Things of Middle-earth
Other Names: Eagles of Manwë
Description:Eagles are often referred to 'Eagles of Manwë' or 'Eagles of the Lords of the West'. Aside from comments in 'The Hobbit' which will be dicussed below, all mention of eagles indicates their sacred origin and nature as Maiar who serve Manwë.
"Manwë however sent Maia spirits in Eagle form to dwell near Thangorodrim and keep watch on all that Melkor did and assist the Noldor in extreme cases."
Morgoth's Ring, Part Two, The Annals of Aman, Commentary - 169
"For Manwë to whom all birds are dear, and to whom they bring news upon Taniquetil from Middle-earth, had sent forth the race of Eagles, commanding them to dwell in the crags of the North, and to keep watch upon Morgoth; for Manwë still had pity for the exiled Elves. And the Eagles brought news of much that passed in those days to the sad ears of Manwë."
Silmarillion, Chapter 13, Of the Return of the Noldor
The eagles are mentioned in the history of Numenor, their role changing from symbolic in the times before the shadow:
"… the great eagles that were held sacred to Manwë, and never afflicted, until the days of evil and the hatred of the Valar began. For two thousand years, from the days of Elros Tar-Minyatur until the time of Tar-Ancalimon son of Tar-Atanamir, there was an eyrie in the summit of the tower of the King's palace in Armenelos; and there one pair ever dwelt and lived on the bounty of the King."
Unfinished Tales, Part Two: The Second Age, Description Of The Island Of Númenor
To warning or avenging spirits when Numenor was slipping into shadow:
"And some of the eagles bore lightning beneath their wings, and thunder echoed between sea and cloud."
" 'Behold the Eagles of the Lords of the West!' they cried. 'The Eagles of Manwë are come upon Númenor!' And they fell upon their faces."
"Then the Eagles of the Lords of the West came up out of the dayfall, and they were arrayed as for battle, advancing in a line the end of which diminished beyond sight; and as they came their wings spread ever wider, grasping the sky. But the West burned red behind them, and they glowed beneath, as though they were lit with a flame of great anger, so that all Númenor was illumined as with a smouldering fire; and men looked upon the faces of their fellows, and it seemed to them that they were red with wrath."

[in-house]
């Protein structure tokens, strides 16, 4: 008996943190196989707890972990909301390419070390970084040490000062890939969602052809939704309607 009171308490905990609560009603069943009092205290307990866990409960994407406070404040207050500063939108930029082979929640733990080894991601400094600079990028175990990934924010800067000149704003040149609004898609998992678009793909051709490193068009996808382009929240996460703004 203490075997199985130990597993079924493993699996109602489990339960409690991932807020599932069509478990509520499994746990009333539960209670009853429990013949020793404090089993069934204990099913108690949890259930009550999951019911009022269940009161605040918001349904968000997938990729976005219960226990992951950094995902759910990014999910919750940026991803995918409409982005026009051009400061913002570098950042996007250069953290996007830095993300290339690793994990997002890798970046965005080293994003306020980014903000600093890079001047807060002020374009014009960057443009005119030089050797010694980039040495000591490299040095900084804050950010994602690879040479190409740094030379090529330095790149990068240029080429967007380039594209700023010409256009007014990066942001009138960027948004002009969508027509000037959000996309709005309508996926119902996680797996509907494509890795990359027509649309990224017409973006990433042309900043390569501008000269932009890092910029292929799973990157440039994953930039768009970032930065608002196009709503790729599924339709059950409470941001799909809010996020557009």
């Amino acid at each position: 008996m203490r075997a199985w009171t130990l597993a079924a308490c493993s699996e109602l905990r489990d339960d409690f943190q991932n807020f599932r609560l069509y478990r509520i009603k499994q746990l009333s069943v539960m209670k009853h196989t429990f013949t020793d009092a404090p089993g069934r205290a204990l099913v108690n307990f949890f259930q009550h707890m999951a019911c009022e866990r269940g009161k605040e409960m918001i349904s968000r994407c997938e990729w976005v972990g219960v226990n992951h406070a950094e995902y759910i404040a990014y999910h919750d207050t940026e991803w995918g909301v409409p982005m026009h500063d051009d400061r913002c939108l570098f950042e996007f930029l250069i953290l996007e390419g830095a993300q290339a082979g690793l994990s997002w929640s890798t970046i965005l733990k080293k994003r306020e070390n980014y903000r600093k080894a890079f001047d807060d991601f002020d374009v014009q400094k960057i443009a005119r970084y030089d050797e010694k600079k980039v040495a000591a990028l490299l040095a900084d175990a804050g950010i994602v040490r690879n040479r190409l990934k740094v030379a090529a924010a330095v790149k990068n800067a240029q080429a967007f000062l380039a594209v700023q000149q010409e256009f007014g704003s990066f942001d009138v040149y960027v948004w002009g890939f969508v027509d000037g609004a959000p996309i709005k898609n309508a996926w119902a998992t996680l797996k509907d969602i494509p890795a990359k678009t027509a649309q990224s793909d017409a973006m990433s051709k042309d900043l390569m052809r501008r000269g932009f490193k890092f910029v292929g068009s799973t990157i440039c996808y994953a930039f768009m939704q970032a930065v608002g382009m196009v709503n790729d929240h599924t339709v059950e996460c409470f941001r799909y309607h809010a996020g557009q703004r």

The Silmarillion, Akallabeth
'The Hobbit' mentions eagles in general less reverently:
"Eagles are not kindly birds. Some are cowardly and cruel. But the ancient race of the northern mountains were the greatest of all birds; they were proud and strong and noble-hearted. They did not love goblins, or fear them."
The Hobbit, Ch 6, Out of the Frying-Pan into the Fire
One can extrapolate that there is a distinction between mundane eagles and the "ancient race" mentioned above which were descended from Manwë's eagles. This would give a division similar to that for spiders: everyday ordinary spiders, and the spawn of Ungoliante such as Shelob.
'The Hobbit' goes on to say:
"And so they parted. And though the lord of the eagles became in after days the King of All Birds and wore a golden crown, and his fifteen chieftains golden collars (made of the gold that the dwarves gave them), Bilbo never saw them again-except high and far off in the battle of Five Armies. But as that comes in at the end of this tale we will say no more about it just now."
The Hobbit, Chapter 7, Queer Lodgings
There are four named eagles in Tolkien's writings: Gwaihir, Landroval, and Meneldor mentioned in LotR, and Thorondor who is mentioned in tales of the First Age. These are the final names used, but several versions of these names exist in The History of Middle-earth. 'The Hobbit' mentions only 'The Lord of the Eagles', possibly Gwaihir.
Contributors: Lyllyn 1.17.03